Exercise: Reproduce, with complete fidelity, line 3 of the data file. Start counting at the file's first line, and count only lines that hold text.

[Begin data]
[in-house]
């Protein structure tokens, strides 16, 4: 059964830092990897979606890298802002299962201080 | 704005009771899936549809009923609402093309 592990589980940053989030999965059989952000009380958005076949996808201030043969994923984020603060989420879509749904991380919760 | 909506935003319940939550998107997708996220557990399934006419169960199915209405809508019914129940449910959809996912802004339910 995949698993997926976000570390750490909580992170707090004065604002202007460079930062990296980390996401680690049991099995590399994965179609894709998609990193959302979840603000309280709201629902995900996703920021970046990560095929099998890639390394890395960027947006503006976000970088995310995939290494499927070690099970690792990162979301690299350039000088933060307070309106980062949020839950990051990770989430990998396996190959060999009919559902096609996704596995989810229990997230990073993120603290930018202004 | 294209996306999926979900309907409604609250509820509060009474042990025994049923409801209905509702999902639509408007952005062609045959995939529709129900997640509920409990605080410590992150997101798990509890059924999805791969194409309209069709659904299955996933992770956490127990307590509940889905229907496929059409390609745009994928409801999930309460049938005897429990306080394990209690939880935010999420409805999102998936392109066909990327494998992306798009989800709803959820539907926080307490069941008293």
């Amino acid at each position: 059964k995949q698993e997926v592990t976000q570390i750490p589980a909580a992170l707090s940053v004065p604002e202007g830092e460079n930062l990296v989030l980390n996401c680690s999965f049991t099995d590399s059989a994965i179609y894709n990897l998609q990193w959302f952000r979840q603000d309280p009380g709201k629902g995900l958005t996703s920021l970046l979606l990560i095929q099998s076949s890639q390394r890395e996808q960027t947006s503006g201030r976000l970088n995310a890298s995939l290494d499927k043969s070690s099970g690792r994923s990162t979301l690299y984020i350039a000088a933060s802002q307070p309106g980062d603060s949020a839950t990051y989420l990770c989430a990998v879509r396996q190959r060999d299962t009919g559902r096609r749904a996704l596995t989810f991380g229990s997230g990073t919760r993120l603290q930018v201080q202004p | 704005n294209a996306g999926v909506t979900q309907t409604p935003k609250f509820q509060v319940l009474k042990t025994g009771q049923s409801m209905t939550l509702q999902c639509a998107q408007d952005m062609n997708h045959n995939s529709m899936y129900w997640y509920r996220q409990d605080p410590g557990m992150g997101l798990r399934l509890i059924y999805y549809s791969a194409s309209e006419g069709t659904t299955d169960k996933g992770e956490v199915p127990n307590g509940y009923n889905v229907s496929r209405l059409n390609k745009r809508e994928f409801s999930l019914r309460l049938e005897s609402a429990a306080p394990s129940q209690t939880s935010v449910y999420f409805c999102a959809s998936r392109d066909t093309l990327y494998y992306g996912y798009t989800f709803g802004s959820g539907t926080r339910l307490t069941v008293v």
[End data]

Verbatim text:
């Amino acid at each position: 059964k995949q698993e997926v592990t976000q570390i750490p589980a909580a992170l707090s940053v004065p604002e202007g830092e460079n930062l990296v989030l980390n996401c680690s999965f049991t099995d590399s059989a994965i179609y894709n990897l998609q990193w959302f952000r979840q603000d309280p009380g709201k629902g995900l958005t996703s920021l970046l979606l990560i095929q099998s076949s890639q390394r890395e996808q960027t947006s503006g201030r976000l970088n995310a890298s995939l290494d499927k043969s070690s099970g690792r994923s990162t979301l690299y984020i350039a000088a933060s802002q307070p309106g980062d603060s949020a839950t990051y989420l990770c989430a990998v879509r396996q190959r060999d299962t009919g559902r096609r749904a996704l596995t989810f991380g229990s997230g990073t919760r993120l603290q930018v201080q202004p | 704005n294209a996306g999926v909506t979900q309907t409604p935003k609250f509820q509060v319940l009474k042990t025994g009771q049923s409801m209905t939550l509702q999902c639509a998107q408007d952005m062609n997708h045959n995939s529709m899936y129900w997640y509920r996220q409990d605080p410590g557990m992150g997101l798990r399934l509890i059924y999805y549809s791969a194409s309209e006419g069709t659904t299955d169960k996933g992770e956490v199915p127990n307590g509940y009923n889905v229907s496929r209405l059409n390609k745009r809508e994928f409801s999930l019914r309460l049938e005897s609402a429990a306080p394990s129940q209690t939880s935010v449910y999420f409805c999102a959809s998936r392109d066909t093309l990327y494998y992306g996912y798009t989800f709803g802004s959820g539907t926080r339910l307490t069941v008293v």